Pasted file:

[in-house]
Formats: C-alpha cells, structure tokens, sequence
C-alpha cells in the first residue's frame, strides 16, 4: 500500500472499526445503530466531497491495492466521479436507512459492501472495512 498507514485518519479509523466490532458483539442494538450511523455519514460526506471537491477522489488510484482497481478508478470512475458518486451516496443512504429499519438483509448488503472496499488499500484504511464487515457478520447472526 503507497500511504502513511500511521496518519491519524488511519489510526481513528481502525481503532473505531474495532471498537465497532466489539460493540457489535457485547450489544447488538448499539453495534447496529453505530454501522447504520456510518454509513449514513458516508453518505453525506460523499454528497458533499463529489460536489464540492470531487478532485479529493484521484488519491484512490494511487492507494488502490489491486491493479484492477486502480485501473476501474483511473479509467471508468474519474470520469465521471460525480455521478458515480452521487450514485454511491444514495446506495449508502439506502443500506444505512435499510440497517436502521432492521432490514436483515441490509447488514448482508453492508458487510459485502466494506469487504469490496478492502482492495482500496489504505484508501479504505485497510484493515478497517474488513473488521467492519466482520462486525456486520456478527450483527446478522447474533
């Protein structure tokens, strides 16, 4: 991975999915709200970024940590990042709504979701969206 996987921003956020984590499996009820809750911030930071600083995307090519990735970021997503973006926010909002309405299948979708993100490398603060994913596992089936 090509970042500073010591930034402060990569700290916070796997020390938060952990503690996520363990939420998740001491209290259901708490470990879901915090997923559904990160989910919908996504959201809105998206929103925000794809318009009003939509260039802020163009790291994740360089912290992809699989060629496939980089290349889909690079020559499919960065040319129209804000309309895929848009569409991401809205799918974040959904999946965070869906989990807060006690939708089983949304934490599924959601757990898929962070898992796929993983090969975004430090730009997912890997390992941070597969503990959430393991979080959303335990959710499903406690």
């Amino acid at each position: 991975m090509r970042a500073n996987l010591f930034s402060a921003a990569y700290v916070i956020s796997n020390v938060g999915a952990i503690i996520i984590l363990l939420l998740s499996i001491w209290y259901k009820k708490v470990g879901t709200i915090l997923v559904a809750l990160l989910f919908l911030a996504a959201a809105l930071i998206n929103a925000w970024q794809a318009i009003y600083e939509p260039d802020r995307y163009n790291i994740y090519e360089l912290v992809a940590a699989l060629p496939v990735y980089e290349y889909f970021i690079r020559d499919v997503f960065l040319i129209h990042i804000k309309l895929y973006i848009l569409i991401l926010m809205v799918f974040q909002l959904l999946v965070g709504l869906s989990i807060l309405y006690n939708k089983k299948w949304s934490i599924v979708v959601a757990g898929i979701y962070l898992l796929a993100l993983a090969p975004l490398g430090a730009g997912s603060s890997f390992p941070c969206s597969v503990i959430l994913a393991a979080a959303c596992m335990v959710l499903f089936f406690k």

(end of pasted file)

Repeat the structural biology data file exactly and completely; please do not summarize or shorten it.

[in-house]
Formats: C-alpha cells, structure tokens, sequence
C-alpha cells in the first residue's frame, strides 16, 4: 500500500472499526445503530466531497491495492466521479436507512459492501472495512 498507514485518519479509523466490532458483539442494538450511523455519514460526506471537491477522489488510484482497481478508478470512475458518486451516496443512504429499519438483509448488503472496499488499500484504511464487515457478520447472526 503507497500511504502513511500511521496518519491519524488511519489510526481513528481502525481503532473505531474495532471498537465497532466489539460493540457489535457485547450489544447488538448499539453495534447496529453505530454501522447504520456510518454509513449514513458516508453518505453525506460523499454528497458533499463529489460536489464540492470531487478532485479529493484521484488519491484512490494511487492507494488502490489491486491493479484492477486502480485501473476501474483511473479509467471508468474519474470520469465521471460525480455521478458515480452521487450514485454511491444514495446506495449508502439506502443500506444505512435499510440497517436502521432492521432490514436483515441490509447488514448482508453492508458487510459485502466494506469487504469490496478492502482492495482500496489504505484508501479504505485497510484493515478497517474488513473488521467492519466482520462486525456486520456478527450483527446478522447474533
């Protein structure tokens, strides 16, 4: 991975999915709200970024940590990042709504979701969206 996987921003956020984590499996009820809750911030930071600083995307090519990735970021997503973006926010909002309405299948979708993100490398603060994913596992089936 090509970042500073010591930034402060990569700290916070796997020390938060952990503690996520363990939420998740001491209290259901708490470990879901915090997923559904990160989910919908996504959201809105998206929103925000794809318009009003939509260039802020163009790291994740360089912290992809699989060629496939980089290349889909690079020559499919960065040319129209804000309309895929848009569409991401809205799918974040959904999946965070869906989990807060006690939708089983949304934490599924959601757990898929962070898992796929993983090969975004430090730009997912890997390992941070597969503990959430393991979080959303335990959710499903406690």
């Amino acid at each position: 991975m090509r970042a500073n996987l010591f930034s402060a921003a990569y700290v916070i956020s796997n020390v938060g999915a952990i503690i996520i984590l363990l939420l998740s499996i001491w209290y259901k009820k708490v470990g879901t709200i915090l997923v559904a809750l990160l989910f919908l911030a996504a959201a809105l930071i998206n929103a925000w970024q794809a318009i009003y600083e939509p260039d802020r995307y163009n790291i994740y090519e360089l912290v992809a940590a699989l060629p496939v990735y980089e290349y889909f970021i690079r020559d499919v997503f960065l040319i129209h990042i804000k309309l895929y973006i848009l569409i991401l926010m809205v799918f974040q909002l959904l999946v965070g709504l869906s989990i807060l309405y006690n939708k089983k299948w949304s934490i599924v979708v959601a757990g898929i979701y962070l898992l796929a993100l993983a090969p975004l490398g430090a730009g997912s603060s890997f390992p941070c969206s597969v503990i959430l994913a393991a979080a959303c596992m335990v959710l499903f089936f406690k």